Optimizing the Cost Of Goods (COGS) sold is one of the best ways to determine the total cost of your production that will be useful in calculating your gross profit. By definition, the Cost of Goods Sold is the direct cost of producing the goods sold by a company (thanks, Investopedia!). While the metric seems simple on the surface, it gives valuable insights into areas of future growth and improvement. We'll take you through how to calculate this metric, how to understand it in the context of your industry, and how to apply it to the platforms you're using now.
How to Calculate the Cost of Goods Sold
You can calculate COGS by adding the beginning inventory and purchases made during the period, then subtracting the ending inventory from it. COGS can be assessed for various time-periods (i.e. day, week, month, year) and, if your purchases, beginning inventory, and ending inventory are tied to certain products or campaigns, you can assign a specific COGS for each.
If you’re confused about how to define the beginning inventory, purchases, and ending inventory, we’ve included some nifty definitions and examples below:
- Beginning inventory is the leftover inventory from the last year or month that was not sold. This includes the products or merchandise that were not sold in the previous month or year.
- Purchase during the period is the additional purchases or productions that the manufacturers or company has made. This includes the raw materials and cost of labor for the additional products made.
- Ending inventory is the number of products that are not sold at the end of the month or year. This will be used as the beginning inventory for your next month/year’s COGS calculation.
You may be wondering, how do I know which value to attribute to each unit of inventory if I bought materials at different prices? There are three methods to answer this question: Weighted Average Cost (WAC); First in, First out (FIFO); and Last in, First out (LIFO). Each presents a general rule to make calculating COGS consistent over time and across businesses. We recommend reading about each method’s pros and cons and deciding which works best for your business.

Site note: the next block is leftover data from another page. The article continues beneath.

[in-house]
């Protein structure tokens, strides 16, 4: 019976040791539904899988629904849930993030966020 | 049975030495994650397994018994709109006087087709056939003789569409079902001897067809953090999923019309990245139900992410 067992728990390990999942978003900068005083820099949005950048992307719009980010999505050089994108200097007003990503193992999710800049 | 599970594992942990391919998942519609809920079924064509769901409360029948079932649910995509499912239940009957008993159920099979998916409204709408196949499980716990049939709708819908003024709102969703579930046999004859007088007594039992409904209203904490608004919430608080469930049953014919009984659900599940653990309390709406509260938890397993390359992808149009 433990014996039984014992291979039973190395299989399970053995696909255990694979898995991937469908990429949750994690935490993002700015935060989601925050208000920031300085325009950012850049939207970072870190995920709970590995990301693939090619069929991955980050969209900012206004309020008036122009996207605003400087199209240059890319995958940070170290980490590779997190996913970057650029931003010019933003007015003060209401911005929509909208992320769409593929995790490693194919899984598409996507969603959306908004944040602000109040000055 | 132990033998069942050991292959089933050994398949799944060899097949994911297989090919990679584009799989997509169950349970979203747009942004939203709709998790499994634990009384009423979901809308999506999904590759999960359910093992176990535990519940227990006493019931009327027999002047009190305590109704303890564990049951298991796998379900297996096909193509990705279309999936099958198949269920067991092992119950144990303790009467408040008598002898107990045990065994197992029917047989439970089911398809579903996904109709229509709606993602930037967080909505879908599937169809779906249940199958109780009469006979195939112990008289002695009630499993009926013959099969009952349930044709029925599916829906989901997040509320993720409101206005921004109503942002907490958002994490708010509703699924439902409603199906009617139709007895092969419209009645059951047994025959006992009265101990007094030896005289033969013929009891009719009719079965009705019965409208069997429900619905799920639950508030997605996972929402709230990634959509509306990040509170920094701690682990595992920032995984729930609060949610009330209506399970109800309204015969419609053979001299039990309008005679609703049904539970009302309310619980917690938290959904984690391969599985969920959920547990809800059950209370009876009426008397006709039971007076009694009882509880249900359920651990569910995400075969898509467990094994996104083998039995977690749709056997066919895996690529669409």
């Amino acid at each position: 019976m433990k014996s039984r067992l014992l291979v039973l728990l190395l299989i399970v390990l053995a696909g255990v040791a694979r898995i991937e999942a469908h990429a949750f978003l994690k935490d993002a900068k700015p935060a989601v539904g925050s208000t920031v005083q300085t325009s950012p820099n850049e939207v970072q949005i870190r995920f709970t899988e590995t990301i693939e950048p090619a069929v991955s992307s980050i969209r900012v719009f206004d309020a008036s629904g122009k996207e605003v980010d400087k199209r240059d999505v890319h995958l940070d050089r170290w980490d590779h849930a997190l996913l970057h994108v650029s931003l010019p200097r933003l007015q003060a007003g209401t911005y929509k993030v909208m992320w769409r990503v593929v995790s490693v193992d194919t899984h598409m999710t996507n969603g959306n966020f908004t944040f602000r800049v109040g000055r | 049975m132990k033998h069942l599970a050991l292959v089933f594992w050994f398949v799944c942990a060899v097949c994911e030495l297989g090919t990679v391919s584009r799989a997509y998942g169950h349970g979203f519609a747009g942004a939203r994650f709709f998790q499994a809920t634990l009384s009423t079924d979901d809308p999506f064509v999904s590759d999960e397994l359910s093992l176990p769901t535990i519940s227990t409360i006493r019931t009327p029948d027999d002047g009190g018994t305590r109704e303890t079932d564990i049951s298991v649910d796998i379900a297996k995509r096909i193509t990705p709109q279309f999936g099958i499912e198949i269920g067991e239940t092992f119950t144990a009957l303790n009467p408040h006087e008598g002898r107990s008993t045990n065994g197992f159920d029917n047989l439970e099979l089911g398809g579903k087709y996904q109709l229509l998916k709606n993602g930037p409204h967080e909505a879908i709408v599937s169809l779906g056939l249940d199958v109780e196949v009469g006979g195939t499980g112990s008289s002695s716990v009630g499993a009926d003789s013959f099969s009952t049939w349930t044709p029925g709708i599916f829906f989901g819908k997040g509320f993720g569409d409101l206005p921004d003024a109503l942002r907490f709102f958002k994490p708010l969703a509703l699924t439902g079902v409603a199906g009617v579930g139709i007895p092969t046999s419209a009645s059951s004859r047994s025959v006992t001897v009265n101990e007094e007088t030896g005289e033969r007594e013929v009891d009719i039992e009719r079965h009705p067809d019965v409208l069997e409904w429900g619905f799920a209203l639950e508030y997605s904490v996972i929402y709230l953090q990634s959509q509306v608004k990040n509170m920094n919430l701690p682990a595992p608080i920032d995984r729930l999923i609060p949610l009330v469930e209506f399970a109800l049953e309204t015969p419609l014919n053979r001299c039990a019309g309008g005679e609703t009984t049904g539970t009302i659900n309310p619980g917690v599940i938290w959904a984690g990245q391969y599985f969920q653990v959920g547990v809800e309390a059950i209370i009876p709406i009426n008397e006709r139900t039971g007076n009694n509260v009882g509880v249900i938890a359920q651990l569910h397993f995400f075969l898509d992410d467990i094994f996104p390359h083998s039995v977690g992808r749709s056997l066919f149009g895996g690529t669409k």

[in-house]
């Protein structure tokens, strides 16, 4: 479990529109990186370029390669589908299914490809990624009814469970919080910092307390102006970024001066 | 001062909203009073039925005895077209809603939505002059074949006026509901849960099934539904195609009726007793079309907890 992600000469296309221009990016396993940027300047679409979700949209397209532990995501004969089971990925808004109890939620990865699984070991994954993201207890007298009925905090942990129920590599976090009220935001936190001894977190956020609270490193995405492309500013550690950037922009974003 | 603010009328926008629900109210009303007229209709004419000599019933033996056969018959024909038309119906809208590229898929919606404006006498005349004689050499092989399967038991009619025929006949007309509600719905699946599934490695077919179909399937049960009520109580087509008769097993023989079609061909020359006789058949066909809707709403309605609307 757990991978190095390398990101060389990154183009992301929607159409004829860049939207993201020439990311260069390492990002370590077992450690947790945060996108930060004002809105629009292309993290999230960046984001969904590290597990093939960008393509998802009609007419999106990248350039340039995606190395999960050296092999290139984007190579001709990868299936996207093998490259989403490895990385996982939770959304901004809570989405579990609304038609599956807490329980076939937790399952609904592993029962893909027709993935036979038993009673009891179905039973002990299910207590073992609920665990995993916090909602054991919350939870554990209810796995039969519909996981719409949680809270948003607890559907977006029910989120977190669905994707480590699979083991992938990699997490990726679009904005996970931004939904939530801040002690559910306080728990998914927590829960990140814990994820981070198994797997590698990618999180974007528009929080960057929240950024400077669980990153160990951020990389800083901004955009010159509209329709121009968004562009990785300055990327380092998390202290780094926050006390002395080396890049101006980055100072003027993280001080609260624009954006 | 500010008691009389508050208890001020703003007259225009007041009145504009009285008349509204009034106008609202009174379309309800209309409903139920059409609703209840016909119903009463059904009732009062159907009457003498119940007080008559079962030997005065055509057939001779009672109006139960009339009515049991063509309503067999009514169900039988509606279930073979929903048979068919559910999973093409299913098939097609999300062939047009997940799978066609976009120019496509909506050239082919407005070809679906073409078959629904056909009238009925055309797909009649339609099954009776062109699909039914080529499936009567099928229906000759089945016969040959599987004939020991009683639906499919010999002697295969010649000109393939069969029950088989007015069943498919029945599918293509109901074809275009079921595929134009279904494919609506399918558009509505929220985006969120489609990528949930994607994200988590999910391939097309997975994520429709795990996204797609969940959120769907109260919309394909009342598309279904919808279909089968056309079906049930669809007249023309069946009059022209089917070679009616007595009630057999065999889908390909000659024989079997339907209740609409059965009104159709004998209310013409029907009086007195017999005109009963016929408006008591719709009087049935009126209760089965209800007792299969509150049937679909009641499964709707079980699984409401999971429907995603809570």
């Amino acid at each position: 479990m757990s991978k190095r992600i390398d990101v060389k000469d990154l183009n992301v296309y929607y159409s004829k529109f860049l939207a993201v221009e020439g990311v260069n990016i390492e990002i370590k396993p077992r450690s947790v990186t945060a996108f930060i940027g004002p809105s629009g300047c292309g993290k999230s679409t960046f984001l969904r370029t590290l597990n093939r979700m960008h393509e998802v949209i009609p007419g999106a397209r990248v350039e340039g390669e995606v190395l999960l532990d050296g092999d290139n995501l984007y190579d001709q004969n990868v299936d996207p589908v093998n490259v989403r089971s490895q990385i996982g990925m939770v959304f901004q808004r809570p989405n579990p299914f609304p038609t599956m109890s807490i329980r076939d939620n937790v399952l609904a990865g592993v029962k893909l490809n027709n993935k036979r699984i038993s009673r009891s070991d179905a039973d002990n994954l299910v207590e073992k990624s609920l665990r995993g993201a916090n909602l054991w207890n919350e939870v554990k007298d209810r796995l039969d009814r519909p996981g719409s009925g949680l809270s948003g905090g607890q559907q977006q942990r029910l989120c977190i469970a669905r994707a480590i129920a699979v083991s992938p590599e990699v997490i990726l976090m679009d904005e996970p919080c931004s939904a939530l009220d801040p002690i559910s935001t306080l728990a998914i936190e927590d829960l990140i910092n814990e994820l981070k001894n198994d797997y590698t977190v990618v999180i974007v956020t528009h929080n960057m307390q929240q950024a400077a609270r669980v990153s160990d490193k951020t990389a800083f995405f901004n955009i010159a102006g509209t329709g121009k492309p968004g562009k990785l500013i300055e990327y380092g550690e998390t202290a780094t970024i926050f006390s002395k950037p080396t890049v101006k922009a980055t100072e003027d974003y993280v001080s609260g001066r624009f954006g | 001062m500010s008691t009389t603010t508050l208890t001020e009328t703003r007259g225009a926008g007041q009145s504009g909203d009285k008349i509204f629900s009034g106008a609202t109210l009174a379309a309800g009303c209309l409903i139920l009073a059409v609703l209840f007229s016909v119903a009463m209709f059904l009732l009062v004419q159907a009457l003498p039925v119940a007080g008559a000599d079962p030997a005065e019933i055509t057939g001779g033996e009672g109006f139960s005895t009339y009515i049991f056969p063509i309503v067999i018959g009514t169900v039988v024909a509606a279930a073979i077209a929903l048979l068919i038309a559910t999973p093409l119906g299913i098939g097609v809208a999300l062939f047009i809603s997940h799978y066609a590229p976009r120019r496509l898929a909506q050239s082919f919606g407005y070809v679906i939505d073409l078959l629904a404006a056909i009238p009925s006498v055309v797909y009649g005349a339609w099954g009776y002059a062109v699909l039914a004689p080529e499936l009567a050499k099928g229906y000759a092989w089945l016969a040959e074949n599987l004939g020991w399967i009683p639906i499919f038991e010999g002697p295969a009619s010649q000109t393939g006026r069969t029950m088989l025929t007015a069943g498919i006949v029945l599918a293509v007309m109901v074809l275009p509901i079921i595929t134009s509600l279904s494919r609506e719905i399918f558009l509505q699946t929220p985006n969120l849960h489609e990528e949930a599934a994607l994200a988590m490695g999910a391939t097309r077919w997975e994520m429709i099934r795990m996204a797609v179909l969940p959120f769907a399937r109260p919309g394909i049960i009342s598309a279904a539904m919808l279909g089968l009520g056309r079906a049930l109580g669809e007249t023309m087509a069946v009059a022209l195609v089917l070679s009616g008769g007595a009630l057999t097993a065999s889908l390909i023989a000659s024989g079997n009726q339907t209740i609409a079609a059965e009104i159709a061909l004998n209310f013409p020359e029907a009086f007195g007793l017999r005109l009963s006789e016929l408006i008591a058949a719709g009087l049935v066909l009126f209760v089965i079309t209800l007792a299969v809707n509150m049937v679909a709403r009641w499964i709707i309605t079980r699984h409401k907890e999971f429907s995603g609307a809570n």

When choosing how to calculate COGS, remember: consistency is key! That means, if you decide to use LIFO for the month, you should do that for the next month’s COGS as well. Having consistent metrics will allow you to better identify the causes of good or bad performance.
Connecting Cost of Goods Sold to Your Business
Again, as you begin (consistently) monitoring COGS, you’ll be able to find insights specific to your strategy. Of course, it’s also important to understand your COGS in relation to your broader industry. To help you know what to expect, we’ve included a list of average Gross Profit Margins (aka the leftover income when you subtracted the COGS from your total income):
- Agricultural Production Crops - 24.7%
- Agriculture Production Livestock and Animal Specialties - 34.5%
- Agricultural Services - 27.5%
- Forestry - 39.8%
- Fishing, hunting, and trapping - 15%
- Metal Mining - 33.7%
- Coal Mining - 23.3%
- Oil And Gas Extraction - 36.6%
- Building Construction General Contractors And Operative Builders - 22.4%
- Food And Kindred Products - 30.8%
- Tobacco Products - 43.2%
- Textile Mill Products - 21.4%
- Apparel And Other Finished Textile Products - 46.3%
- Lumber And Wood Products, Except Furniture - 20.3%
- Furniture And Fixtures - 34.9%
Tracking Cost of Goods Sold with Lido
While the Cost of Goods Sold is easy to calculate, it’s important to keep in mind that COGS is one of many valuable metrics to track your performance. If you don’t want to spend hours at the end of the month juggling numbers from your spreadsheet, consider trying Lido. Lido can help you build a dashboard to monitor your data and give a look into how your key metrics (such as COGS) change over time.
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